In my previous post, I talked about the so-called Web 2.0 revolution which has led to new trends and a changing young generation. An interesting question to ask is: How are marketers dealing with this changing generation and emerging trends? In this post I will answer that question and introduce you to the rise of branded online communities.
The kind of trends I talked about in my previous post have affected and will continue to affect how organizations will design, sell, market and communicate their brands, products and services toward its consumers. In today’s highly competitive and dynamic global economy, companies need to continuously seek for ways to adopt and innovate if they want to prosper and survive. They need to learn faster than ever (at least faster than their competitors) how the needs of this generation are changing. Marketing authors Sean Moffitt and Alex Marshall claim that there are dramatic shifts occurring in how business creates value through brands. “The currency at play is no longer passive consumption and mass communication but customer participation and genuine brand engagement” (8). More and more businesses use Web 2.0 services as platforms where they can reach their target audiences and connect with consumers on a much more intimate level. Web 2.0 enabled companies to harness and scale the concept of online communities. For consumers, it has become part of the consumer experience. Large consumer brands like Starbucks, LEGO and Dell are already enjoying “the benefits of strong consumer engagement as a result of their early experiments with community building” (Moffitt and Marshall 8).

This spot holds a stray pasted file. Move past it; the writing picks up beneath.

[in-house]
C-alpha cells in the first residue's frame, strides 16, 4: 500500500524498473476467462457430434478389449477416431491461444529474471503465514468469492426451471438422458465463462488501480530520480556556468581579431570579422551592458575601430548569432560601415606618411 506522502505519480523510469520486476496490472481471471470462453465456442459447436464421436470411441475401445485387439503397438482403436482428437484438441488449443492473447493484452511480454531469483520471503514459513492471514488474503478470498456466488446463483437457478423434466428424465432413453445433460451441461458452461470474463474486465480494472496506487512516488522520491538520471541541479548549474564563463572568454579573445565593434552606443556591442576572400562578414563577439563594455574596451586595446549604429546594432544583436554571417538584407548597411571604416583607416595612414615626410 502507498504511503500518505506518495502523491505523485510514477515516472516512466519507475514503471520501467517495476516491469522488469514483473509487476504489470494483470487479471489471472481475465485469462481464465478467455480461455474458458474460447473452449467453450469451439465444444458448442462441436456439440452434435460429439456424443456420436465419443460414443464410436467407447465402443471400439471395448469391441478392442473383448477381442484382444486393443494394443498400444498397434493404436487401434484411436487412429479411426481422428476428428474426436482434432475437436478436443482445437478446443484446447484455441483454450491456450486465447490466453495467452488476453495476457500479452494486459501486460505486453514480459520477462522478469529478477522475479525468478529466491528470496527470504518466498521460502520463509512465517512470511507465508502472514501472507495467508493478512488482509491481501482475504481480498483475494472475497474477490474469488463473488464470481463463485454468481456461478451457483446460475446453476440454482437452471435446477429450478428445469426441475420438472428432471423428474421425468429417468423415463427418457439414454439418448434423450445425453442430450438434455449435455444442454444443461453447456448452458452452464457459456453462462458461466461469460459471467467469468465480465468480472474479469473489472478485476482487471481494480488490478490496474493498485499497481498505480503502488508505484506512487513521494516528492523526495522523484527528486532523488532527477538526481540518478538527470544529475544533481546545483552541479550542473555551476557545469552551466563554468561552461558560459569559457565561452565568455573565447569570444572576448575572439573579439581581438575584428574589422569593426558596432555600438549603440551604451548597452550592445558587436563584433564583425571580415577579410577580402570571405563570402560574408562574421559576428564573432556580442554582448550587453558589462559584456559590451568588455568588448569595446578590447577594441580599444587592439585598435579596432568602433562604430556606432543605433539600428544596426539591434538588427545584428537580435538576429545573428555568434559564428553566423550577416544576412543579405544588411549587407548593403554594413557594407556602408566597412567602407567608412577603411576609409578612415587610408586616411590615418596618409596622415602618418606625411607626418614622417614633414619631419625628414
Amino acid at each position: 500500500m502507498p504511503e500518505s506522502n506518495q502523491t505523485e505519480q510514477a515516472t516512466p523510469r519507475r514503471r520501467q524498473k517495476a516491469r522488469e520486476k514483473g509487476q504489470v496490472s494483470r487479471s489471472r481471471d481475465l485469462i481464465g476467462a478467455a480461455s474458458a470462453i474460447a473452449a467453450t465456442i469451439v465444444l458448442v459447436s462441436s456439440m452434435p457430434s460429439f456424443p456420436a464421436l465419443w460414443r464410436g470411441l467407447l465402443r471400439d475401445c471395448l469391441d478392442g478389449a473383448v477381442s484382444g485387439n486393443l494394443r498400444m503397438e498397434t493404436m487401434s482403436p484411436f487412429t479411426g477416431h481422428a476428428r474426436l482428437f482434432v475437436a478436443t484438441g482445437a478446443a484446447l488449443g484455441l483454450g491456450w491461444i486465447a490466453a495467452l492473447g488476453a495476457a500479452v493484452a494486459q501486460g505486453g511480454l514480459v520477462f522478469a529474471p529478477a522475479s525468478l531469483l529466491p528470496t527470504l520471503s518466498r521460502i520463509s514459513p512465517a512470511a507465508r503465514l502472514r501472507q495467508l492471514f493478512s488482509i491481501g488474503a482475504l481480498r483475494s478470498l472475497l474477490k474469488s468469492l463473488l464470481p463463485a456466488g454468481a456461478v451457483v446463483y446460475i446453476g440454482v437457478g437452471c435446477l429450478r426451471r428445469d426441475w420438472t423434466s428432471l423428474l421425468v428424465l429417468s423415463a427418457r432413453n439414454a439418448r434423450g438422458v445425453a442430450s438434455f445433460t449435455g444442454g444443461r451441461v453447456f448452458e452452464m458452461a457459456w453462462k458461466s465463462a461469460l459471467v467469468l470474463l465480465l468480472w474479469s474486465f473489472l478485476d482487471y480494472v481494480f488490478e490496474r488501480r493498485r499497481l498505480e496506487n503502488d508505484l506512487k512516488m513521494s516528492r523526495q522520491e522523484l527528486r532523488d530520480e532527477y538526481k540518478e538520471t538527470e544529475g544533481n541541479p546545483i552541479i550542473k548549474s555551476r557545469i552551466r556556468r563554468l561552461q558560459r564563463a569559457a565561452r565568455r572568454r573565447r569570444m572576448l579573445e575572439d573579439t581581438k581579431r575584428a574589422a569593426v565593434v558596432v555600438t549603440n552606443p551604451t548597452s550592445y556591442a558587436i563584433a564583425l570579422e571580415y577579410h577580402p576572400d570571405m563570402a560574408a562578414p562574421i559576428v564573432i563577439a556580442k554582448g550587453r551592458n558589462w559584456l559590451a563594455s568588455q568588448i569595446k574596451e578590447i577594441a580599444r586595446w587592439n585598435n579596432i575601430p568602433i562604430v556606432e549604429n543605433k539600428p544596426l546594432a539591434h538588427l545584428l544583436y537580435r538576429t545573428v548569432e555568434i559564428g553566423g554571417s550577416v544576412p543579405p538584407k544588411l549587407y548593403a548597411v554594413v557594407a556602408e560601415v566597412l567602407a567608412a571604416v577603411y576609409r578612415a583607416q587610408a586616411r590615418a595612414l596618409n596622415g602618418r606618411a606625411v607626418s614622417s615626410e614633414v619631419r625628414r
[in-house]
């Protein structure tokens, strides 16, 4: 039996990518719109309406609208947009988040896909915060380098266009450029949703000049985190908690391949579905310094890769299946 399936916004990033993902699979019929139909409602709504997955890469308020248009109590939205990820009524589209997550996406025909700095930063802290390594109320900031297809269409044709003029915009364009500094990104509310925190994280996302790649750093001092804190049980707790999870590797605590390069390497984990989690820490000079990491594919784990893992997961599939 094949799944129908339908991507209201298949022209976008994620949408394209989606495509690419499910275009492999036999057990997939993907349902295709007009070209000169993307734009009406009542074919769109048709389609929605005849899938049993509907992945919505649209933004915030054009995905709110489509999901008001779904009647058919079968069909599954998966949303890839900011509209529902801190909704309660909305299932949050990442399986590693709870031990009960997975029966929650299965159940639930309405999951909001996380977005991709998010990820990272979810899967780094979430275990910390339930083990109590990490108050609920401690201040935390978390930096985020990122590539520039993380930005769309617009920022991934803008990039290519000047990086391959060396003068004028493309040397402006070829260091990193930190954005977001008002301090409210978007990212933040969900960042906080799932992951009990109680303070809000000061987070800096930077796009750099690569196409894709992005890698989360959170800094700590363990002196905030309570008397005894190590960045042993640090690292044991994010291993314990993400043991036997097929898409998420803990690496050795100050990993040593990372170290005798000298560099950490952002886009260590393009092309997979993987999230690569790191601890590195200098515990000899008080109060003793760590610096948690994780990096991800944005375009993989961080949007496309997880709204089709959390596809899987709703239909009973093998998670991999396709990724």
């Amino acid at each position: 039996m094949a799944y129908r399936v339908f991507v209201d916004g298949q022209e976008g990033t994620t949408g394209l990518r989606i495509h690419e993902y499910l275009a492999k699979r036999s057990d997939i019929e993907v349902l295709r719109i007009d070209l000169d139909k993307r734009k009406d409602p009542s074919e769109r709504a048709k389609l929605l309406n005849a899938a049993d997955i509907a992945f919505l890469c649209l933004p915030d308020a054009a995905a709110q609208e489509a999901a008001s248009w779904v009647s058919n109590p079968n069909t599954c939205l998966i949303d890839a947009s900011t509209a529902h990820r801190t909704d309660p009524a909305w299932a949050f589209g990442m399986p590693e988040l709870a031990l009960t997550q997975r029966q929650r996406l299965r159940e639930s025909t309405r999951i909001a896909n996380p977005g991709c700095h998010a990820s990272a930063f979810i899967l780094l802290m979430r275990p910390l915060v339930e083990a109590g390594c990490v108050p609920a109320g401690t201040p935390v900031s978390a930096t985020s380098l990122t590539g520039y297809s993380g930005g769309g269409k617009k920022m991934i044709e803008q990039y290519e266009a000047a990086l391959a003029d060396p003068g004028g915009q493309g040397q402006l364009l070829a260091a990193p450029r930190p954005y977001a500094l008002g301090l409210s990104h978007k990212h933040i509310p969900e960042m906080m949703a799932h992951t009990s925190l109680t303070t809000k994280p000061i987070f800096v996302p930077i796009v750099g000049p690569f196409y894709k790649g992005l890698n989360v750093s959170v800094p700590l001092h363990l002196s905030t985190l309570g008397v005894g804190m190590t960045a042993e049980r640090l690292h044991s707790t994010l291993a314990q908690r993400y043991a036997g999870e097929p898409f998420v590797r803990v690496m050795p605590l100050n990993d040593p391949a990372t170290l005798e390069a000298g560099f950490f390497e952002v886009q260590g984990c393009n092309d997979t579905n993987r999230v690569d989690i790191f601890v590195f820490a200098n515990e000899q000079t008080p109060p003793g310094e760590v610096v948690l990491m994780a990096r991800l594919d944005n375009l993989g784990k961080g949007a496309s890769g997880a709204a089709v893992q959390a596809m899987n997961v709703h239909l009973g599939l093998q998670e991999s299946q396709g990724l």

The community that arises from the consistent conversation and interaction between consumers and companies is what we call a brand community. The rise of branded online communities offers a great opportunity for companies to create significant brand and business value through powerful member participation. Reaching your target through the use of an online community has become a significant source of competitive advantage. Although brand communities can emerge around “any brand, new or mature, they are more likely to succeed around mature brands that have built a strong image over time” (Porter et al. 17).
So how can brands create value through online communities? Find out in my next post!
Until next time,
Photography: Rosaura Ochoa